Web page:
Any business, the success predominantally depenps upon the effective production/operations process.
Any business, the success
predominantally depenps upon the effective production/operations process. There
are numerous types of production processess and there are also many ways of
classifying or grouping them for descriptive purposes. Classifying production/
operations processes by their characteristics can provide valuable insights
into how they should be managed.
In general, the processes by which goods and
services are produced can be categorised in two traditional ways.
Firstly, we can identify continuous,
repetitive, intermittent and job shop production process.
Second and similar classification
divides production processes into Process production, Mass production, Batch
production and jobbing production.
We will breifly introduce these
methods in the following paragraphs.t
A wide variety of customized
products are made by a highly skilled workforce using general-purpose
equipment. These processes are referred to as jumbled-flow processes because
there are many possible routings through the process.
Examples: Home renovating firm, stereo repair shop,
Intermittent (batch) flow
A mixture of general-purpose and special-purpose equipment is used to
produce small to large batches of products.
Examples: Clothing and book manufacturers, winery, caterer.
Repetitive flow (mass production) The product or products are
processed in lots, each item of production passing through the same sequence of
operations, i.e. several standardized products follow a predetermined flow
through sequentially dependent work centers. Workers typically are assigned to
a narrow range of tasks and work with highly specialised equipment. Examples:
Automobile and computer assembly lines, insurance
Continuous flow (flow shop) Commodity like products flow
continuously through a linear process. This type of process will theoretically
run for 24 hrs/day, 7 days/ week and 52 weeks/year and, whilst this is often
the objective, it is rarely achieved. Examples: chemical, oil, and sugar
refineries, power and light utilities. These four categories represent
points on continuum of process organisations. Processes that fall within a
particular category share many characteristics that fundamentally influence how a
process should be managed. The second and similar
classification divides production processes into:
Process Production Processes that operate
continually to produce a very high volume of a standard product are termed “Processes”.
This type of process involves the continuous production of a commodity in bulk,
often by chemical rather than mechanical means, such as oil and gas. Extra
examples of a continuous processes oil refinery, electricity production and
Mass Production It is conceptually similar to
process production, except that discrete items such as motorcars and domestic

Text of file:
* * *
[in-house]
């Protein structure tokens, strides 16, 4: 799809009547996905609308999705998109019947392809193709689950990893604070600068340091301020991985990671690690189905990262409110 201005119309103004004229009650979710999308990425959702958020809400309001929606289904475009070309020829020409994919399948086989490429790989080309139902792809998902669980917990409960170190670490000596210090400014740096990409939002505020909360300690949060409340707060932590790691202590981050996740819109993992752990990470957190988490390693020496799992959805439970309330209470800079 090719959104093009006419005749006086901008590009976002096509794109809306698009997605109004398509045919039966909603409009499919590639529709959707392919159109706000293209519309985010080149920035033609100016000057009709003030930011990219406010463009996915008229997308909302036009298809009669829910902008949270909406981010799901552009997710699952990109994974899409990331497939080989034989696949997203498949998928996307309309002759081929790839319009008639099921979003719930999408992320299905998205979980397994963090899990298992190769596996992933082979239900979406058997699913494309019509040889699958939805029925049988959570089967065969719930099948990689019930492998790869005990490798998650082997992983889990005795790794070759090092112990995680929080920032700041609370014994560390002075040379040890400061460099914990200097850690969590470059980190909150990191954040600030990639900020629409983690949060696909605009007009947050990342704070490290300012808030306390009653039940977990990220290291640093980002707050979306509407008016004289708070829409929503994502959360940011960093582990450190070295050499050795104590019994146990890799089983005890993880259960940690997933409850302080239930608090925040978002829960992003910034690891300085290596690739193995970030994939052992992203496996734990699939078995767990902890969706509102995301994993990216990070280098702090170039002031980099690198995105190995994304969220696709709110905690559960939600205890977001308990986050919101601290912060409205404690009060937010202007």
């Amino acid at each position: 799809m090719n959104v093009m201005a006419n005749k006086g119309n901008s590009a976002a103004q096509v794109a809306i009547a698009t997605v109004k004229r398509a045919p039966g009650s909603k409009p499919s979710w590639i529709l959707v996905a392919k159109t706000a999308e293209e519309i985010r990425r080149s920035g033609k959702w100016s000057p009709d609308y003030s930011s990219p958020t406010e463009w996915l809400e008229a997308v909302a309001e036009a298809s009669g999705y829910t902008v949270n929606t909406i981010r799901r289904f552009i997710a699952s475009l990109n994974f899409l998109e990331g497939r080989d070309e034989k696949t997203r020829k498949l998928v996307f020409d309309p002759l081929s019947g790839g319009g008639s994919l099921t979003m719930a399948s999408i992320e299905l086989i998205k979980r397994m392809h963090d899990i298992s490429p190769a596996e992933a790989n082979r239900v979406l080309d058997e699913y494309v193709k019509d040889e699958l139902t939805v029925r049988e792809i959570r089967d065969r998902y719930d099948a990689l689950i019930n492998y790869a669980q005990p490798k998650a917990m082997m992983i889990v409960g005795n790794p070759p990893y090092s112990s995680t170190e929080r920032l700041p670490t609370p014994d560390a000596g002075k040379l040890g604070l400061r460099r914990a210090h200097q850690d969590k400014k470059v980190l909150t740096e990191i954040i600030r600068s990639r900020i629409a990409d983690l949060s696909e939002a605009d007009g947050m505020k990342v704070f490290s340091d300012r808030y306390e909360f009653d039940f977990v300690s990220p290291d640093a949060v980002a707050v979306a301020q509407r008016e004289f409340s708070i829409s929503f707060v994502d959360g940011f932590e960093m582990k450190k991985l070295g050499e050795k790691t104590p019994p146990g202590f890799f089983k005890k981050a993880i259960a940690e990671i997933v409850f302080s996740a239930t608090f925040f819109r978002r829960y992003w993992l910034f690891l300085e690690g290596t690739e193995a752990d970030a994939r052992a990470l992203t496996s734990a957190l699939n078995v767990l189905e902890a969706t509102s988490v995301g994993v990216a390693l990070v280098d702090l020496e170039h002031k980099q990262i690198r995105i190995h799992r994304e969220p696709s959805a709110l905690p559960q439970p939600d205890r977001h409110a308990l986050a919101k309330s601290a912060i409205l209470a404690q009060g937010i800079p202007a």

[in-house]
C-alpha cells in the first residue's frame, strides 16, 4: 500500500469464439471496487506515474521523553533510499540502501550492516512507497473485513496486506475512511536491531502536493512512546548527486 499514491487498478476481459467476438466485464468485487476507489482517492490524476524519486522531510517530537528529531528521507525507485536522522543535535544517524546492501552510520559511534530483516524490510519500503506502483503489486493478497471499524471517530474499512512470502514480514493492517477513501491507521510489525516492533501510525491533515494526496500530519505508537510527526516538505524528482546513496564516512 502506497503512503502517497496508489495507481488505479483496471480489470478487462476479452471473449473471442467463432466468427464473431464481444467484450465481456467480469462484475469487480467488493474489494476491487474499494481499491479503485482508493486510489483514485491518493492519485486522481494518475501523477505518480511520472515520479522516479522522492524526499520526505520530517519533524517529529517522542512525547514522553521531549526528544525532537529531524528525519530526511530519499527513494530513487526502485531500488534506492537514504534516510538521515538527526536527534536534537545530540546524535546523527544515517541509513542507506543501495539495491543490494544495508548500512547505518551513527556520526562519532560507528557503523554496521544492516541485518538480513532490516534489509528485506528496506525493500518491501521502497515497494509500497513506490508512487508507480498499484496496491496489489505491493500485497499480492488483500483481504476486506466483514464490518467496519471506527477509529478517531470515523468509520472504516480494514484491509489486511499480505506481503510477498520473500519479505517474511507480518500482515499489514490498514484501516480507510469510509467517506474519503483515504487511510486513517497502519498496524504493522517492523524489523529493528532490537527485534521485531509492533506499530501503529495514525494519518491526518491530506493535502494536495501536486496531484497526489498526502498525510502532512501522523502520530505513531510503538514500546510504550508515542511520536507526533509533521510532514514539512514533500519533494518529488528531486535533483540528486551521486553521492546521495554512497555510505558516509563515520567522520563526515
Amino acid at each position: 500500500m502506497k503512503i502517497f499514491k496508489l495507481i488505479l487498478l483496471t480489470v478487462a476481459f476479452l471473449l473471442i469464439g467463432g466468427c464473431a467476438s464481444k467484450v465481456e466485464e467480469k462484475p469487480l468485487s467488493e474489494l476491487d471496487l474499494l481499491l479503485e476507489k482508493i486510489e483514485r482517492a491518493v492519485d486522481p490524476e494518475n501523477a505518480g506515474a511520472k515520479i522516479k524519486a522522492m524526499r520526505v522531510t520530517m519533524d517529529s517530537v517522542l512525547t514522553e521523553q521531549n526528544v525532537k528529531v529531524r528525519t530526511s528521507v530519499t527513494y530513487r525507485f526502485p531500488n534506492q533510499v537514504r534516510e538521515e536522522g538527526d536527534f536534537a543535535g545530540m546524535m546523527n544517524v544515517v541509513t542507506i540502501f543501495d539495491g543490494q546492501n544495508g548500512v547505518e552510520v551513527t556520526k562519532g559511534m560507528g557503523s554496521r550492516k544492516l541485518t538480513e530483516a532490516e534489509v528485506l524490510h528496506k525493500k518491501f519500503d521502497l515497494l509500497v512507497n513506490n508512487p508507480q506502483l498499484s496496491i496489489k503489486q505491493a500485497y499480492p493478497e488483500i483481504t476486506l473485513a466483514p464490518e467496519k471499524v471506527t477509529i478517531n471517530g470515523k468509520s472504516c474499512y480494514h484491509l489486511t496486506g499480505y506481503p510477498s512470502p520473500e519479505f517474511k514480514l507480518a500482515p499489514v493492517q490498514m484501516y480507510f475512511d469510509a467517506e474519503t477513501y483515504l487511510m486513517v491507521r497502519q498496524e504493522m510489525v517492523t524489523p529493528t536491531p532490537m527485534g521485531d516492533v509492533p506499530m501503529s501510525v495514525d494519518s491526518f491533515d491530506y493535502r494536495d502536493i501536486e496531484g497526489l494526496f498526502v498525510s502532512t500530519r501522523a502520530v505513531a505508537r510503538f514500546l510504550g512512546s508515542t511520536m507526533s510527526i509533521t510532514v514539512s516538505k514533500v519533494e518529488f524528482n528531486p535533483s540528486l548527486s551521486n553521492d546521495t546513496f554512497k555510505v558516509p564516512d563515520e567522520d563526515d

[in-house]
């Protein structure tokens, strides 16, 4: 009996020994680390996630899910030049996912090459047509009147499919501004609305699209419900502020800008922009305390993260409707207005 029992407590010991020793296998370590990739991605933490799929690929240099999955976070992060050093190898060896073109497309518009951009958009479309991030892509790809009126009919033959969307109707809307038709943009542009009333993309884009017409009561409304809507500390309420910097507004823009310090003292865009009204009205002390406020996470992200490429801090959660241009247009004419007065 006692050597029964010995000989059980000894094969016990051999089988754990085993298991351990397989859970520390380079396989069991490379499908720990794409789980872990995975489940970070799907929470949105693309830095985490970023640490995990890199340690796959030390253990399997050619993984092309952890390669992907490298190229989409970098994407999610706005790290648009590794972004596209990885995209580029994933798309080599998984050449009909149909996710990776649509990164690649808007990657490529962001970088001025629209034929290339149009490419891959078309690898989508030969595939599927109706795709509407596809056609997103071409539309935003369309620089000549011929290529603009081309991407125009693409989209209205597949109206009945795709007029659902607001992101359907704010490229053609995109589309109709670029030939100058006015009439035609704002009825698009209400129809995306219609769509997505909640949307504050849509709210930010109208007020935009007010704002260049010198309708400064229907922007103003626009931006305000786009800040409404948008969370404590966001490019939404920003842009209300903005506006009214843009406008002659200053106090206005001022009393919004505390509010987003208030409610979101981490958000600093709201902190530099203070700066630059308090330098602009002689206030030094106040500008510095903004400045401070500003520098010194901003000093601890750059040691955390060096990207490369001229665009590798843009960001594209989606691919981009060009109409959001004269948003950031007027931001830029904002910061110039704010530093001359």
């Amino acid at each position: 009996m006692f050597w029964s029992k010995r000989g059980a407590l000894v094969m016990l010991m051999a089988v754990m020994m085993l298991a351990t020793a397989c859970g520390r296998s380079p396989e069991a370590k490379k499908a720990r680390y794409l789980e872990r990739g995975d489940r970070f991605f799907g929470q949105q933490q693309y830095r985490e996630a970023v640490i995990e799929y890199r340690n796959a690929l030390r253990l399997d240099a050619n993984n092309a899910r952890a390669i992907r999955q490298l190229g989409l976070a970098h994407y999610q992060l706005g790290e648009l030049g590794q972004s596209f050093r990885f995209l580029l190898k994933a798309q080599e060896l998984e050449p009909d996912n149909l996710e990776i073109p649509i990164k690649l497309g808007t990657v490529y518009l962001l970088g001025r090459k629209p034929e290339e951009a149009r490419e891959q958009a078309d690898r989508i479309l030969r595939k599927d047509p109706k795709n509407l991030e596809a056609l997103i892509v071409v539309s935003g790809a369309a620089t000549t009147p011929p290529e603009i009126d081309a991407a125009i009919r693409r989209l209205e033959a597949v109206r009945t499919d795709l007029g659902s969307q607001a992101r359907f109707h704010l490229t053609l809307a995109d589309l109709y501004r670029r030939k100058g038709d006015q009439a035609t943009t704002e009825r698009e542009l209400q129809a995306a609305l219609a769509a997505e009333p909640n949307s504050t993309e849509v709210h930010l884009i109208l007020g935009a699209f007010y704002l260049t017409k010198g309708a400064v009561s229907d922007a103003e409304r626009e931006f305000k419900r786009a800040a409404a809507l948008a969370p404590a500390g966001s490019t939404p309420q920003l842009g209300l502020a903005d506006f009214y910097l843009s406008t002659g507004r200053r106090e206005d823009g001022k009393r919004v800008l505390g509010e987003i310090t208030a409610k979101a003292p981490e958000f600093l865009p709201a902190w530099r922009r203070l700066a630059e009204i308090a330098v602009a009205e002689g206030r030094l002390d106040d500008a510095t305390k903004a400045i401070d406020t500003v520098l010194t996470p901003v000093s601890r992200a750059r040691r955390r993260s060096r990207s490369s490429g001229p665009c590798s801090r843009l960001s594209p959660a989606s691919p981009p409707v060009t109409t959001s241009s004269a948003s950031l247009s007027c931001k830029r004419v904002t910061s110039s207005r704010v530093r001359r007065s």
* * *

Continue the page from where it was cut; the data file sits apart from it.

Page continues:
appliances are usually involved. A single or a very small range of similar
items is produced in very large numbers. In other words, processes that produce
high-volume and low-variety products are termed line or mass processes. Because
of the high volumes of product it is cost-effective to use specialised labour
Batch Production Processes that produce products
of medium variety and medium volume are termed “batch processes”. It occurs
where the number of discrete items to be manufactured in a period is
insufficient to enable mass production to be used. Similar items are, where
possible, manufactured together in batches. In other words, batch processes
cover a relatively wide range of volume and variety combination. Products are
grouped into batches whose batch size can range from two to hundreds.
Jobbing Production (Project Type Production) Processes that produce
high-variety and low-volume products are known as “jobbing”. Although strictly
consisting of the manufacture of different products in unit quantities (in
practice corresponds to the intermittent
process mentioned above). This type of production assumes a one-of-a-kind production output, such as a new building or developing a
new software application. The equipment is typically designed for flexibility
and often general purpose, meaning it can be used for many different production
requirements. Often, it is a practice that a
firm has more than one type of operating process in its production system to
manage the resources optimally. Sometime, the labour may not be available; on
other occasion, the raw material may be short; market may slow down or go up
exponentially. For instance, a firm may use a repetitive-flow process to
produce high-volume parts but use an intermittent-flow process for lower-volume
parts. A link often exists between a
firm’s product line and its operating processes. Job shop organisations are
commonly utilised when a product or family of products is first introduced. As
sales volumes increase and the product’s design stabilises, the process tends
to move along the continuum toward a continuous-flow shop. Thus, as products
evolve, the nature of the operating processes used to produce them evolves as
Tags : Operations Management - Introduction to Operations Management
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